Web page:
Feline dynamics are not easily understood. Sometimes, as if a switch has been flipped, two cats who have been best of friends for years suddenly act like mortal enemies, and only time will tell if they can recover any of their former fondness.
I worried a little about this possibility after performing an elective surgery on two feline sisters this week. Raised in a small cage at a local shelter, these girls had been unavoidably inseparable their entire lives. So following recovery from anesthesia, we moved the girls into the same large kennel for the duration of their hospital stay. Would the stress and strangeness of their situation unhinge their happy friendship? I sighed with relief when Inky and Binky* started grooming each other affectionately.
Earlier in the week I visited with the owners of a tiny stray kitten. This cute little fuzzball joined a household with two older cats. The male adult is tolerating the kitten’s presence (barely) but the older female has objected vehemently! The kitten has been found cowering under a bed in the spare room. She hesitates even to venture out to use the litter box. “Given enough time will they start to get along?” the anxious owners ask. It is impossible to predict how their relationship will change over time.
Cats have unique personalities just like people. A feline household’s emotional and political dynamics would probably make a great reality TV show. Let’s imagine the above scenario in these terms. “Queenie” is the established feline ruler in this home. She and “Tom,” the adult male, have worked out some very intricate rules for coexistence. Queenie puts up with Tom, and Tom has learned to stay out of her way. Introduce little “Orphan Annie.” Like a child Annie doesn’t understand adult rules of engagement; like a child she can be a whiny, unruly pest. Already henpecked into submission, Tom just rolls his eyes and sighs. Queenie, however, is ticked off that she has to share her space with yet another cat–an obnoxious bratty one to boot–and she is not going to give in without a fight!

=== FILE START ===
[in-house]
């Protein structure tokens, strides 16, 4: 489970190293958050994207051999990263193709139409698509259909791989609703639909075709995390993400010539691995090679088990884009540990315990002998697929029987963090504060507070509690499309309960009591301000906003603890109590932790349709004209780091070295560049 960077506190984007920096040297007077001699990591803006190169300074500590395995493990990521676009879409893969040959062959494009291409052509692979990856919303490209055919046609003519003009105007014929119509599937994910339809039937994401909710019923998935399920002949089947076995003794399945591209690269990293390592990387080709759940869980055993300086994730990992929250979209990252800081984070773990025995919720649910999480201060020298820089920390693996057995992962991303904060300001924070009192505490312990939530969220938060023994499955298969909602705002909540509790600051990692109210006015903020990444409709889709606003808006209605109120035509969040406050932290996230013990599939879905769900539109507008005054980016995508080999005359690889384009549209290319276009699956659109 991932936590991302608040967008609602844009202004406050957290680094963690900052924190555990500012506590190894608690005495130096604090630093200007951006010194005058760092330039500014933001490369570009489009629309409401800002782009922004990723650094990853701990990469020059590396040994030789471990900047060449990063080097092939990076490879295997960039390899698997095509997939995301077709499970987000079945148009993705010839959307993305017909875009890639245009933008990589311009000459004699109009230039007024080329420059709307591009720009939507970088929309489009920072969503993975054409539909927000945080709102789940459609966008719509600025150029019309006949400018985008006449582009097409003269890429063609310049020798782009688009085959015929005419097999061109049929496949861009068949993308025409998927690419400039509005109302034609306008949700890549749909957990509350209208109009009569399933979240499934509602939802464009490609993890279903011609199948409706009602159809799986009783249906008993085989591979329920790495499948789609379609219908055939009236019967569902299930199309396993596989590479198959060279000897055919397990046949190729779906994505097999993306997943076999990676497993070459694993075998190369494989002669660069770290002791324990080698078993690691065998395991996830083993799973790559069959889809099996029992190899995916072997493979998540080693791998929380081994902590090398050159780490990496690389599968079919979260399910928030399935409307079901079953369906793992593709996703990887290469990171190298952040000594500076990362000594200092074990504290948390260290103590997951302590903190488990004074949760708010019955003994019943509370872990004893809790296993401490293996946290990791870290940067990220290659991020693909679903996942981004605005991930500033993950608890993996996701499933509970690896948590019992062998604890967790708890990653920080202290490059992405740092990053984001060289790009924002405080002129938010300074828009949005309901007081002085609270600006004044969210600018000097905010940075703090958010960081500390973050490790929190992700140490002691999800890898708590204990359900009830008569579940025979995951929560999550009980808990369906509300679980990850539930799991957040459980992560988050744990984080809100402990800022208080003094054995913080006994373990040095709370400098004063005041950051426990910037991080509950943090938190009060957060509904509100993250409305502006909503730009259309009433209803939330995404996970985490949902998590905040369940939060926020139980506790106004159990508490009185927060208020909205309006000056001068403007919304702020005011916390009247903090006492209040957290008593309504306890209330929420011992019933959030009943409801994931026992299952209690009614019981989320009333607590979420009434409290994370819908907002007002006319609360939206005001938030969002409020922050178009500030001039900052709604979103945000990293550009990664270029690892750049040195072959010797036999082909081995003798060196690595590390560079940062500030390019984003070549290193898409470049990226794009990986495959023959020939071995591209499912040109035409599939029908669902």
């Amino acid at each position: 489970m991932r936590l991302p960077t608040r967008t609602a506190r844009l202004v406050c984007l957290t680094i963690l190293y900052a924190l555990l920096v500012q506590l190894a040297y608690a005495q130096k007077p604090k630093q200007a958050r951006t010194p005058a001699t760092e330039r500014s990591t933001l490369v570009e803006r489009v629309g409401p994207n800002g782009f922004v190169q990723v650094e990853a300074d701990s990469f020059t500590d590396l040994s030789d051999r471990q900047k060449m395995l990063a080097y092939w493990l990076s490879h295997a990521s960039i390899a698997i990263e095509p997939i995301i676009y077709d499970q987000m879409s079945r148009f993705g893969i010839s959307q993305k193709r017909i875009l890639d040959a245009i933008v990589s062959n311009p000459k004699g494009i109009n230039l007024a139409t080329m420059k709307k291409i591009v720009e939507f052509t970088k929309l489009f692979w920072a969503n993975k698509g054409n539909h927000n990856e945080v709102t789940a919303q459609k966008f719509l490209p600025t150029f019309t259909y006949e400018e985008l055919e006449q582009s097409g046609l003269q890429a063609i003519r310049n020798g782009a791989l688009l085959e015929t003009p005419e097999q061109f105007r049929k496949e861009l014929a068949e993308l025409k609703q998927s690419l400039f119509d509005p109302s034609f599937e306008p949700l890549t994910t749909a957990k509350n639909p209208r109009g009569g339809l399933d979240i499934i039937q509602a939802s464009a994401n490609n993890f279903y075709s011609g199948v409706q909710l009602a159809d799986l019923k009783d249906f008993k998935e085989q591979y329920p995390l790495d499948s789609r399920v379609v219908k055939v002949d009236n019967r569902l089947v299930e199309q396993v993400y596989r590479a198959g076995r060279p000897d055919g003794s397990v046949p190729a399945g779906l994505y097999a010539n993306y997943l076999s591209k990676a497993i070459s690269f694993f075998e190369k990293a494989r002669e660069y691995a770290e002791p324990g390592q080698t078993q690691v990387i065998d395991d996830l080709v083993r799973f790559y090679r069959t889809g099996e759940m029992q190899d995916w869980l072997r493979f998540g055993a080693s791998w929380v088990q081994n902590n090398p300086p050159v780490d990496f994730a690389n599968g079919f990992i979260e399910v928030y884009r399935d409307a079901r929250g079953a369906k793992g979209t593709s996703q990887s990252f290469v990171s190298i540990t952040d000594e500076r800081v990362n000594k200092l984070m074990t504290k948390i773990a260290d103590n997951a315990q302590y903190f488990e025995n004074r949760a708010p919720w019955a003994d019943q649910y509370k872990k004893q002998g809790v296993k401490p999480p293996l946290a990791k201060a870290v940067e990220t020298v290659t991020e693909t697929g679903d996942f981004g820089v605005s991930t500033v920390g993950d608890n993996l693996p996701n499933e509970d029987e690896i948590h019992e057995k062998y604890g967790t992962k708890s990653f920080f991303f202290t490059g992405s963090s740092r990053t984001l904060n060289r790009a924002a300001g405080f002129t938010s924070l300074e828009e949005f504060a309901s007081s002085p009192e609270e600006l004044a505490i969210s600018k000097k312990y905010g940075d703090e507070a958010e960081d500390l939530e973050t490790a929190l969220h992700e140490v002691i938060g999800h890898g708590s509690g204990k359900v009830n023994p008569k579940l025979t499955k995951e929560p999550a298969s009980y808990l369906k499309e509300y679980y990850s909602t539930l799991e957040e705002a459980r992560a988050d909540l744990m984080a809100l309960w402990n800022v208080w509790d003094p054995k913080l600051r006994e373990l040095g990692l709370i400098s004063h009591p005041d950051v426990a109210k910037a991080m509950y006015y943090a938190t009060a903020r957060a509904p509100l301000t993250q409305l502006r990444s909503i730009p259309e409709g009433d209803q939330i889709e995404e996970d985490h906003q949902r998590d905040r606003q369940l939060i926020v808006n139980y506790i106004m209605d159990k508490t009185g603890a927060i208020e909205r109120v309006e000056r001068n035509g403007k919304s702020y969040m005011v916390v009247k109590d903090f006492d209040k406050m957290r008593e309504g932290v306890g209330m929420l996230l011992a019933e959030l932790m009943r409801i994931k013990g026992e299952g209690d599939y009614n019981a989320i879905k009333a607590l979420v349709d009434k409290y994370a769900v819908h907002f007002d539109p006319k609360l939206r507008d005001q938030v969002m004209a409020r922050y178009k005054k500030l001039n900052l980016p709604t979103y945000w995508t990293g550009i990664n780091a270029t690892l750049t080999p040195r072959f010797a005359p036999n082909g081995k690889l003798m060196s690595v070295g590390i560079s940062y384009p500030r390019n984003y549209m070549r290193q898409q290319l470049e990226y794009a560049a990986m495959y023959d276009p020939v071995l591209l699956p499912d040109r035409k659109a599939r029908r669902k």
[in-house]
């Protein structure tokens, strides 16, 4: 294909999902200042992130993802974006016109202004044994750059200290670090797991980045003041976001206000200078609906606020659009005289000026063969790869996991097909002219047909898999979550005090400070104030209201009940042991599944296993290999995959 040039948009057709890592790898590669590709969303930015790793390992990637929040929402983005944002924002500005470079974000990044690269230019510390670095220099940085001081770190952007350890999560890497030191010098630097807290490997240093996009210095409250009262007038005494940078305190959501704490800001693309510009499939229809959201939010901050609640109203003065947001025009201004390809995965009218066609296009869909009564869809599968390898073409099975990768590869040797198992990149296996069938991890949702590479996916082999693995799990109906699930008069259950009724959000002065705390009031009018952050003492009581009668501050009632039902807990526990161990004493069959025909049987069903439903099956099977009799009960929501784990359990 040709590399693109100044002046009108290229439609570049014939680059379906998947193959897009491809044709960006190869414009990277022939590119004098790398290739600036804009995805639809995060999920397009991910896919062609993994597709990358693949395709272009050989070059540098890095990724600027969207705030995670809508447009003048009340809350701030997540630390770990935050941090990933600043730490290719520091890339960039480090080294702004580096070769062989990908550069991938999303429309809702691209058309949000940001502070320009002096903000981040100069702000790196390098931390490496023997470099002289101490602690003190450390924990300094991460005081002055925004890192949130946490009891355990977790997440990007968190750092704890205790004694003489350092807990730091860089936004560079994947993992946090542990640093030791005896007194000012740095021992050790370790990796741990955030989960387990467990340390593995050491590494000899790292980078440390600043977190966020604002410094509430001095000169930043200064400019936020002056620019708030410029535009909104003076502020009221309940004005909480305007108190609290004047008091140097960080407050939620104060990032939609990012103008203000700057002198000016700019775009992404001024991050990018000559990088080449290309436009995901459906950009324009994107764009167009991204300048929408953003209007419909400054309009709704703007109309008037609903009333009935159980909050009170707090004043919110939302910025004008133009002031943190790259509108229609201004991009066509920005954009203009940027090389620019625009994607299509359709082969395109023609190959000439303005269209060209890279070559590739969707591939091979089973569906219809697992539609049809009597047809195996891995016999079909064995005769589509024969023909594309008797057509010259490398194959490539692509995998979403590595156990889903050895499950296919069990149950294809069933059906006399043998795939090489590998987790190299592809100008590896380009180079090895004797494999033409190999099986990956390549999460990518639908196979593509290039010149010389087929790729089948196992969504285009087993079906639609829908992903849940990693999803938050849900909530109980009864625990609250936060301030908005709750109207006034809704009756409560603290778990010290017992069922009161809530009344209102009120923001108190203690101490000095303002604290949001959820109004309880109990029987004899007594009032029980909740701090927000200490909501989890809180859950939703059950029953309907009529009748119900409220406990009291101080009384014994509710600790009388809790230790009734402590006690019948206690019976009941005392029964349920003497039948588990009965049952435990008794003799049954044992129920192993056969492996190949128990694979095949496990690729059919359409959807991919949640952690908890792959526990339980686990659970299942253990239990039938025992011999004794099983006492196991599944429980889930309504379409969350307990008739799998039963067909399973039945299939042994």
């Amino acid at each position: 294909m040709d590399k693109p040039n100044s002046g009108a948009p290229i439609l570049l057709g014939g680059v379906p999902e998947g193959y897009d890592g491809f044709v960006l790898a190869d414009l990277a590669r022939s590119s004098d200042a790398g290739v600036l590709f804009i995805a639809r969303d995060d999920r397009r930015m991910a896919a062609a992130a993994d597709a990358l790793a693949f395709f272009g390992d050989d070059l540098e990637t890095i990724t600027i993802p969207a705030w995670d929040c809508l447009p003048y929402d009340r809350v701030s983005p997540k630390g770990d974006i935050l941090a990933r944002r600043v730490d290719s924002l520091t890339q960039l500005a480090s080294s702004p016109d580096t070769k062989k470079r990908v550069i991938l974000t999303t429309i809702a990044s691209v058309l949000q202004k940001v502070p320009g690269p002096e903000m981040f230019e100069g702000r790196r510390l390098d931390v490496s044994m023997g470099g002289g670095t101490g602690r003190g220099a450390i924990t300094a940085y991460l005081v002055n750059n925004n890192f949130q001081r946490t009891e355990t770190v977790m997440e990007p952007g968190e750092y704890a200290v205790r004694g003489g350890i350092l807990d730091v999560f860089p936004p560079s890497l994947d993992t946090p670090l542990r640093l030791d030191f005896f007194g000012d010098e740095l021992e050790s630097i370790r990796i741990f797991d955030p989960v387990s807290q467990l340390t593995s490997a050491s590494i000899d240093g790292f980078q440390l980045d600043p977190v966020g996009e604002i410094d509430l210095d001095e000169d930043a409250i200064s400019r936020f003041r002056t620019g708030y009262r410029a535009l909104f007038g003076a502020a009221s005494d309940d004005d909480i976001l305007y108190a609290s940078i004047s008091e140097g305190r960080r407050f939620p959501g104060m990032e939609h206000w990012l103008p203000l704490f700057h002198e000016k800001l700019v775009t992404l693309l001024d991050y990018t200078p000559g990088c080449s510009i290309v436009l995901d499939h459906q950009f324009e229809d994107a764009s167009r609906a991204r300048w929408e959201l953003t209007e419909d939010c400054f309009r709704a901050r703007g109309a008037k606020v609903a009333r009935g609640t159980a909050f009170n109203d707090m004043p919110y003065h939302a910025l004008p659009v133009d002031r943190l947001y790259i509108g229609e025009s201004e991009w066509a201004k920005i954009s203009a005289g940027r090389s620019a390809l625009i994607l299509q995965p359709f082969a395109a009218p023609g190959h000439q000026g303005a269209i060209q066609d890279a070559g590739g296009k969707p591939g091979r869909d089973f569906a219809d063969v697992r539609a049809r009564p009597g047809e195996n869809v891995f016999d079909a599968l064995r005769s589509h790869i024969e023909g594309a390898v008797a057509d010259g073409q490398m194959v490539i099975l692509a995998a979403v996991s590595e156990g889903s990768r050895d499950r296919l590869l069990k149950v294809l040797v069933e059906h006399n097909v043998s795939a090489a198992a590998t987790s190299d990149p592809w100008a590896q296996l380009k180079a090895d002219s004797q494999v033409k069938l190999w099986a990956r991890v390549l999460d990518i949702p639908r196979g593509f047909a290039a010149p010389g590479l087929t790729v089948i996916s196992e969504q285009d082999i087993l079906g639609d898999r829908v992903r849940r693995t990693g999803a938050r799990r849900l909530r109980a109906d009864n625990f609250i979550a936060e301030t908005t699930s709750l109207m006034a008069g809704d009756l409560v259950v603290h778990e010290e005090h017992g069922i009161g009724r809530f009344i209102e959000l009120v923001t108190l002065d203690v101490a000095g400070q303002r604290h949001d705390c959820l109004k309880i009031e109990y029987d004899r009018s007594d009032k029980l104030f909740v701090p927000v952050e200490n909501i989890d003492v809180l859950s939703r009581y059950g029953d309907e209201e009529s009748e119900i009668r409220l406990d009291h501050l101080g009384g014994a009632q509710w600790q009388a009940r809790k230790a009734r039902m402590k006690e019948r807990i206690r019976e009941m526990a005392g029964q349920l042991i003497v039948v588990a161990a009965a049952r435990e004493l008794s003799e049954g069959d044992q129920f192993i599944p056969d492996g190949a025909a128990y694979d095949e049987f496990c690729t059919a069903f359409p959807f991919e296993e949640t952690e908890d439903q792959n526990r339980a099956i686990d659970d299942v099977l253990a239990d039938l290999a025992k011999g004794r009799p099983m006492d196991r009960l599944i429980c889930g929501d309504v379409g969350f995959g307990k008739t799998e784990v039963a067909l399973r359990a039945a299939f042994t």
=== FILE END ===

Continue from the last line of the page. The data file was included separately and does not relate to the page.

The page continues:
Just imagine what it would be like to be locked in a house with another person or two. Not only must you share the same bed and bathroom with these perfect strangers, but you are also expected to eat off the same plate and drink from the same cup for every meal. Now imagine if one of these people is that overbearing, opinionated coworker you just can’t stand. Will you ever learn to get along in this artificially constructed home environment? Probably. Will you eventually be best of friends? Eh, probably not.
If Queenie, Tom and Annie are going to find peace in this home they need their own space and resources and plenty of time to work things out. A rule of thumb in cat households is “one litter box per cat plus one.” So this home needs four litter boxes. And more importantly, they need to be spaced far apart so Annie doesn’t get bullied when she has to go. Queenie should likewise have her own food bowls and dining area so she can eat in peace. Tom, used to putting up and shutting up, will probably be happier with these changes, too.
While Queenie, Tom and Annie may never adore each other like Inky and Binky do, their owners can do a lot to ensure a peaceful coexistence. There are many tips and techniques for introducing new human and animal family members into an existing human-pet dynamic. Ask your veterinarian for suggestions and resources.
UPDATE: I just learned today that Annie has found a new home where she is the only feline family member. She is incredibly happy and doing well!
* Names have been changed to protect privacy.